Reacting to some who may argue that competence should trump the need for stability and peace a power shift may bring, I have a few pertinent questions. Of what need is having the most competent leader when he is bogged down by persistent and secessionist agitations from sections of the country who feel denied the proverbial ‘national cake’? Would it not probably take superhuman qualities for the ‘competent’ leader to achieve sustainable development in the absence of national unity, security, and peace, when some of the country’s constituent units openly display their discontent with the Nigerian project.
So, as we recognise the need for power shift, we should also look at what must be done to ensure that democratic culture is deepened and governance is enhanced.
One constant thing in Nigeria is that we seem to clutch tenaciously to a concept that is peddled as a panacea to our problems at each point of our national life. There was a time most Nigerians believed that the country would be a better place if power moved from the North to the South. Then the Obasanjo presidency happened, and the fundamental national problems remained.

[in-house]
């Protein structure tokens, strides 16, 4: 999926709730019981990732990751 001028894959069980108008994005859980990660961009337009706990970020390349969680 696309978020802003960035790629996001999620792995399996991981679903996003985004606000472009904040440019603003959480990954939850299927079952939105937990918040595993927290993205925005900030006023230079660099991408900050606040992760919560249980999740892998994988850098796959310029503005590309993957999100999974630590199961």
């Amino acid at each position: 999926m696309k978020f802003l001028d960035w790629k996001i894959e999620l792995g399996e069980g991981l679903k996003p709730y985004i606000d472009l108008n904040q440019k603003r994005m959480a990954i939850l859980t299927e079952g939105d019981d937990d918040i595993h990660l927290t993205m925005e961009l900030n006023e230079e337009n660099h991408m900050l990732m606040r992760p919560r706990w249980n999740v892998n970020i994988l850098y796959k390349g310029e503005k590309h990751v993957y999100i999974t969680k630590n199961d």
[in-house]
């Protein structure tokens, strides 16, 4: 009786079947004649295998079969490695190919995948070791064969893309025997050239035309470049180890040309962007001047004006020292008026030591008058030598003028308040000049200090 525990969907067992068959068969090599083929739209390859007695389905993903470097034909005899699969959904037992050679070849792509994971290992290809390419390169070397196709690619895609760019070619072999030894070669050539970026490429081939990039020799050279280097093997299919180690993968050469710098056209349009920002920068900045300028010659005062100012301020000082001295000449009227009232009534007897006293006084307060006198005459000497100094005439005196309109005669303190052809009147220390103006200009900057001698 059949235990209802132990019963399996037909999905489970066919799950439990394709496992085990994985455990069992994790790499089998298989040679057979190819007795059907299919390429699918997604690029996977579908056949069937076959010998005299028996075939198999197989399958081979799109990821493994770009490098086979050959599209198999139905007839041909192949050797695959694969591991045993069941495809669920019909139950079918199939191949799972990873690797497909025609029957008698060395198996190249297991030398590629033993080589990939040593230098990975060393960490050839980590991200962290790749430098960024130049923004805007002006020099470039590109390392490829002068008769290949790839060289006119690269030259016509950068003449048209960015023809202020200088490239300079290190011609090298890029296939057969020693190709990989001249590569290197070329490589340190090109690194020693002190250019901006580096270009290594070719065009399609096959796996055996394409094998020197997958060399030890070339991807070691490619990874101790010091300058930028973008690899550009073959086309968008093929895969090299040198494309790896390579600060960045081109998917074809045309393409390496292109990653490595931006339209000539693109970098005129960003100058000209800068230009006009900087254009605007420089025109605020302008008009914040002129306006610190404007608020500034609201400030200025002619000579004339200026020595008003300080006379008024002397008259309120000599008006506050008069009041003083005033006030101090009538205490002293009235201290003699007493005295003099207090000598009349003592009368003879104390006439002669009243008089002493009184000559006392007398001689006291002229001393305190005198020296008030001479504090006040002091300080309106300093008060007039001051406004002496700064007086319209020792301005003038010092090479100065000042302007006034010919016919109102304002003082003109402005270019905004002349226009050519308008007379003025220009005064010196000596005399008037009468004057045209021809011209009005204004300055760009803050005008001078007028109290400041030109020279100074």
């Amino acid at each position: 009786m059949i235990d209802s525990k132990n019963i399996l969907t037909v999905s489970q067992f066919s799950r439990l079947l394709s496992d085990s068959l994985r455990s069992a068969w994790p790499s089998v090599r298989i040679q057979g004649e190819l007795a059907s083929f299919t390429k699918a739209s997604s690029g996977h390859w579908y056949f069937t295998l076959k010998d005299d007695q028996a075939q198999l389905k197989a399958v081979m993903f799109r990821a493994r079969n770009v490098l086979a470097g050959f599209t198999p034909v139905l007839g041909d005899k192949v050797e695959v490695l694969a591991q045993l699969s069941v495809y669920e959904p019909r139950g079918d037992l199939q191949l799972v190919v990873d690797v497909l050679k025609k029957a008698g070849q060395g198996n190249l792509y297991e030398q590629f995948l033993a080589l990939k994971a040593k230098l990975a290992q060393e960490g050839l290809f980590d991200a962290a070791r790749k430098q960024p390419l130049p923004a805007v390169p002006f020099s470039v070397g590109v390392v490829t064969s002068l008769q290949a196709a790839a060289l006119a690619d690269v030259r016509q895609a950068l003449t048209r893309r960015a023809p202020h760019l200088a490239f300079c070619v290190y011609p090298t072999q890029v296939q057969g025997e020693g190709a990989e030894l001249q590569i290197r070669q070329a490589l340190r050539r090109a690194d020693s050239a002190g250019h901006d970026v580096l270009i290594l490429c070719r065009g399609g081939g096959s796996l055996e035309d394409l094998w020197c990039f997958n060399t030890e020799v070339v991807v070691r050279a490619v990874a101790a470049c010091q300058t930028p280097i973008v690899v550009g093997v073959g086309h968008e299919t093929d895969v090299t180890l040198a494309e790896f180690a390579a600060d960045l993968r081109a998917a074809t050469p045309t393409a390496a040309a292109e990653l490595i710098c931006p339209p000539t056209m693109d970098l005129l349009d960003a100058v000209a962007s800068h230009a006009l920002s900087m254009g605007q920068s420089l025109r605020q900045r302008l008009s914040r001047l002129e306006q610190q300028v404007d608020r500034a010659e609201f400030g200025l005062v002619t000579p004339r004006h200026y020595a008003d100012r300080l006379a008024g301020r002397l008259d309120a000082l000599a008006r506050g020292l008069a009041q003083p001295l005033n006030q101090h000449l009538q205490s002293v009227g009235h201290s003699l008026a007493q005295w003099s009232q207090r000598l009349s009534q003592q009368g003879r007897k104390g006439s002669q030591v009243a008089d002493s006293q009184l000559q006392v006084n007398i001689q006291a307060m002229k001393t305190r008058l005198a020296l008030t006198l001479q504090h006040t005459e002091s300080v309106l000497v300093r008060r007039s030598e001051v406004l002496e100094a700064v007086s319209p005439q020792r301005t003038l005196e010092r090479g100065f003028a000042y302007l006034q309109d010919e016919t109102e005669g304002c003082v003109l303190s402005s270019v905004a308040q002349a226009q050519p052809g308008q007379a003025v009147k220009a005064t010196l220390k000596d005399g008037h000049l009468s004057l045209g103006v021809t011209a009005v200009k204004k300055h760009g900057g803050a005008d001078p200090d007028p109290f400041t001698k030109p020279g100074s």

Governor Zulum, during his presentation, made a further illuminating contribution to the issues facing Nigeria. On the survival of Nigeria, the governor opined that security, unity and peace were needed, whether Nigeria is splitting or staying together. He further argued that most times, we appraise the country’s security situation by the actions or inactions of the federal government and, specifically, the Presidency. This does not seem right, in his estimation.
Some of the country’s security challenges result from ineffective leadership from incompetent state governors and other local leaders. For example, why would a state with the same circumstances and location have more herdsmen clashes and other security challenges than the others? Possibly, it might be because some state chief executives are primarily interested in their selfish interests and have no creative strategies to improve the security situation in their states. Some are even part of the problem. Some wine and dine with hoodlums and known security threats, while others allegedly go as far as instigating or facilitating ethnic and communal tension in their domain to whip up public sentiments to gain popular support and electoral advantage.